The University offers a range of services including the Careers Service, the Counselling Service, the Disability and Dyslexia Service, the Student Support Service, and excellent libraries and resource centres.
We’ll provide you with frequent feedback on your work. This comes in a variety of formats including oral feedback during tutorials, personalised feedback on written work, feedback lectures, generic written feedback and feedback on tutorial performance
Coursework will be marked by your module tutor and your tutor will give you written feedback on your work. You will also have a feedback class after each assessment. Students will be given general feedback in relation to examinations following the May/June examination period and you will be able to discuss your overall performance with your personal tutor as part of the monitored student self-assessment scheme.
How will I be assessed?
A range of formative and summative assessment methods are used, including essays, examinations, presentations, portfolios and creative assignments.
Essays and examinations are used not only for assessment purposes but also as a means of developing your capacities to gather, organise, evaluate and deploy relevant information and ideas from a variety of sources in reasoned arguments. Dedicated essay workshops and individual advice enable you to produce your best work, and written feedback on essays feeds forward into future work, enabling you to develop your strengths and address any weaker areas.
The optional final-year dissertation provides you with the opportunity to investigate a specific topic of interest to you in depth and to acquire detailed knowledge about a particular field of study, to use your initiative in the collection and presentation of material and present a clear, cogent argument and draw appropriate conclusions.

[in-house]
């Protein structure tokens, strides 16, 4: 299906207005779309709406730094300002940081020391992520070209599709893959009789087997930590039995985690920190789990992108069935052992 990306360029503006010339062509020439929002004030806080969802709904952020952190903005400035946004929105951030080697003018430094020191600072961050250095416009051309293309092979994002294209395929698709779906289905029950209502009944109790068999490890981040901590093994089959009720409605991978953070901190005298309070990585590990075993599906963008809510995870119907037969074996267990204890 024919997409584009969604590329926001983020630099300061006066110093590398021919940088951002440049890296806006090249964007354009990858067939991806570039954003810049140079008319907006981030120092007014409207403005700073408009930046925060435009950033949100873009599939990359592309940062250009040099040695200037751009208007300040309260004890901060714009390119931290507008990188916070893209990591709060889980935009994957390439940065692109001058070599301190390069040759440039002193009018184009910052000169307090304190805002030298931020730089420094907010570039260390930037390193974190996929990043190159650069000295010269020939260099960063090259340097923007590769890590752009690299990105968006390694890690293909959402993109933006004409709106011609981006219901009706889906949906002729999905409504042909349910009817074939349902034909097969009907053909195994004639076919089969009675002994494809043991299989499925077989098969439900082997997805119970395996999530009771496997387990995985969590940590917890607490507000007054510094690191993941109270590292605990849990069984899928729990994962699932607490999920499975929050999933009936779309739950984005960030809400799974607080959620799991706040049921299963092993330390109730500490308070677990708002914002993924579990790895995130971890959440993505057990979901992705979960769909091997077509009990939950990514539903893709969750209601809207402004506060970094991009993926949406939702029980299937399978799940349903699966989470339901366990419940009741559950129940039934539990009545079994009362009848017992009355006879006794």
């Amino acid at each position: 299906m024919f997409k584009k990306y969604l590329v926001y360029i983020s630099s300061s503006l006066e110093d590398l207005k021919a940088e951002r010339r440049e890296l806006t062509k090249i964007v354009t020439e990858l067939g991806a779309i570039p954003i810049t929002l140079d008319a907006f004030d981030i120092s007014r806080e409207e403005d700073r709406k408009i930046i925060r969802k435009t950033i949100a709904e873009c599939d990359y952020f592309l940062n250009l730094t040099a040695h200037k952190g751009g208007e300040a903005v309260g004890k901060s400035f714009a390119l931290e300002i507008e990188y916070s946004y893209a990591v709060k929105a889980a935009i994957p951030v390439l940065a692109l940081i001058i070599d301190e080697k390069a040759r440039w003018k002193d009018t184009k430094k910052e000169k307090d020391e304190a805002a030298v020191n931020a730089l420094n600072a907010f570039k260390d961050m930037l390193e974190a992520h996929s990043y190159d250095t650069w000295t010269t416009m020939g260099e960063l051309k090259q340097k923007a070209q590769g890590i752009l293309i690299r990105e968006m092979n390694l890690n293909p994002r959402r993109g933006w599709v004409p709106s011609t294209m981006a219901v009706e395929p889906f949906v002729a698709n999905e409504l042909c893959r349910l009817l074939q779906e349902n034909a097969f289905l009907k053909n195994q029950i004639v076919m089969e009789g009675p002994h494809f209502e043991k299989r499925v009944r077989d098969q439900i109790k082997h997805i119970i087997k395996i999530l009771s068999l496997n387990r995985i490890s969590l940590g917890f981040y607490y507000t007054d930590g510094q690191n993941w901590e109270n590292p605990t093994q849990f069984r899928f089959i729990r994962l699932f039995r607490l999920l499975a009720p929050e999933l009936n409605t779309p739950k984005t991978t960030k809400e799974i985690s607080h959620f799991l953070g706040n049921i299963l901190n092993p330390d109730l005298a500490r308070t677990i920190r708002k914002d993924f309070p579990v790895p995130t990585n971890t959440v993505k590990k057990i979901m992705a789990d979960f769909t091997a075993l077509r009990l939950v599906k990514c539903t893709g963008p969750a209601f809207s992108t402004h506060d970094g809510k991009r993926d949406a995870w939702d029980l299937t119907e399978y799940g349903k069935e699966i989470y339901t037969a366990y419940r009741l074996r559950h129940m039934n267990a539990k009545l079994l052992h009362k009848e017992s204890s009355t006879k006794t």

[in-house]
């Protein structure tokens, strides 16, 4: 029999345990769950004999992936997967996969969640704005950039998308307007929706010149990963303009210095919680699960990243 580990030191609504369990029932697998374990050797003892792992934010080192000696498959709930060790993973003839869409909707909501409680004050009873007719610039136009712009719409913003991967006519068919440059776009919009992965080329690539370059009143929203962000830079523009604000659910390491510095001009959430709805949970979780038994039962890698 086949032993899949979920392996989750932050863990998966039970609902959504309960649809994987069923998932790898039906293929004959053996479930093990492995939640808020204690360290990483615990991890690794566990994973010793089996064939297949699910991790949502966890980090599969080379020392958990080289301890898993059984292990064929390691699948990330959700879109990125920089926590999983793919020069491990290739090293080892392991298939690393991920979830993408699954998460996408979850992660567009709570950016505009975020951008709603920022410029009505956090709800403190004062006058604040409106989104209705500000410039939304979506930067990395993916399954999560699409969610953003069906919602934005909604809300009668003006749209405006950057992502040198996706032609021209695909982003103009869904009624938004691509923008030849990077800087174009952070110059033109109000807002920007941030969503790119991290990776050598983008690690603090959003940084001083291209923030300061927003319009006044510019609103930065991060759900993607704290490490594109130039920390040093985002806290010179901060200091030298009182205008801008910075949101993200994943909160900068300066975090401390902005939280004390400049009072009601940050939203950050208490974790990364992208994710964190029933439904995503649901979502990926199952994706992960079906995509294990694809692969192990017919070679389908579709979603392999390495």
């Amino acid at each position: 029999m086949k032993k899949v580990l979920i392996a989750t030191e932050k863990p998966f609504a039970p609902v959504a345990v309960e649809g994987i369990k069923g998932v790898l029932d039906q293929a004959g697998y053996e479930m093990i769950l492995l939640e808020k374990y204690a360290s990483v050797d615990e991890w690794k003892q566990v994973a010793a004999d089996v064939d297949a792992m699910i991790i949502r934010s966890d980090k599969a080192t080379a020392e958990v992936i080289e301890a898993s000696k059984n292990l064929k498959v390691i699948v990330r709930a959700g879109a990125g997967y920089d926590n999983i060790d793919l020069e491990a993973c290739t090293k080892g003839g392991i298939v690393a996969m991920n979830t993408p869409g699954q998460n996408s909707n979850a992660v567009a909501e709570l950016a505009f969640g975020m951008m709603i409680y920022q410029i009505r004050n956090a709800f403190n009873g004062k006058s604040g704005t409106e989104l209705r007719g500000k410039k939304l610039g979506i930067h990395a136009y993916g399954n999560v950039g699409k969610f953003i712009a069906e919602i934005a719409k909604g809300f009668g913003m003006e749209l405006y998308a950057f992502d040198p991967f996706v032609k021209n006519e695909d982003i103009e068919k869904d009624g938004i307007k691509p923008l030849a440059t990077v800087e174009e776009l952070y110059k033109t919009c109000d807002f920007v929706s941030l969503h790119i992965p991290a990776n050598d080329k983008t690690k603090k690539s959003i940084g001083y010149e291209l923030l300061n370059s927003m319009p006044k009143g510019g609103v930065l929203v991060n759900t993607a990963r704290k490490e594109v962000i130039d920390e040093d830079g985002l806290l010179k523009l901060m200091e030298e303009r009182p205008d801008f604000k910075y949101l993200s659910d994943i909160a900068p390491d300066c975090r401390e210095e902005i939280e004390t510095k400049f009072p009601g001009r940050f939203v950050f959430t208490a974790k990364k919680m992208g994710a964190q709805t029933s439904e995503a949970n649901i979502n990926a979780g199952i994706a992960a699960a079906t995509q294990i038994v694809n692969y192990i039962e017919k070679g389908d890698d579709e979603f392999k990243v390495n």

What skills will I practise and develop?
As a result of engaging fully with this course, you will acquire and develop a range of valuable skills, both those which are discipline specific and more generic ‘employability skills’. These will allow you to:
- grasp complex issues with confidence
- ask the right questions of complex texts
- have an imaginative appreciation of different views and options and analyse these critically
- identify and apply relevant data
- propose imaginative solutions of your own that are rooted in evidence
- communicate clearly, concisely and persuasively in writing and speech
- work to deadlines and priorities, managing a range of tasks at the same time
- learn from constructive criticism and incorporate its insights
- work as part of a team, developing a collaborative approach to problem-solving
- use IT programmes and digital media, where appropriate
- take responsibility for your own learning programme and professional development
Our degree in English Language and Literature combines the best of humanities skills (flexibility, communication, critique) and social science skills (technical analysis and systematic method). Common destinations include primary and secondary school teaching, teaching English as a foreign language,
(digital) journalism, marketing and public relations, sales and advertising, the civil service and public administration.
The most common/popular employment options for graduates of this programme include:
- English teacher
- Research assistant
- Media professional
- Speech & language therapy assistant
- Business and public service professional
- Information technology and telecommunications profession
During your degree you can take full advantage of the wide-range of opportunities provided by the Careers service.
- Crime Intelligence Analyst
HESA Data: Copyright Higher Education Statistics Agency Limited 2021. The Higher Education Statistics Agency Limited cannot accept responsibility for any inferences or conclusions derived by third parties from its data. Data is from the latest Graduate Outcomes Survey 2019/20, published by HESA in June 2022.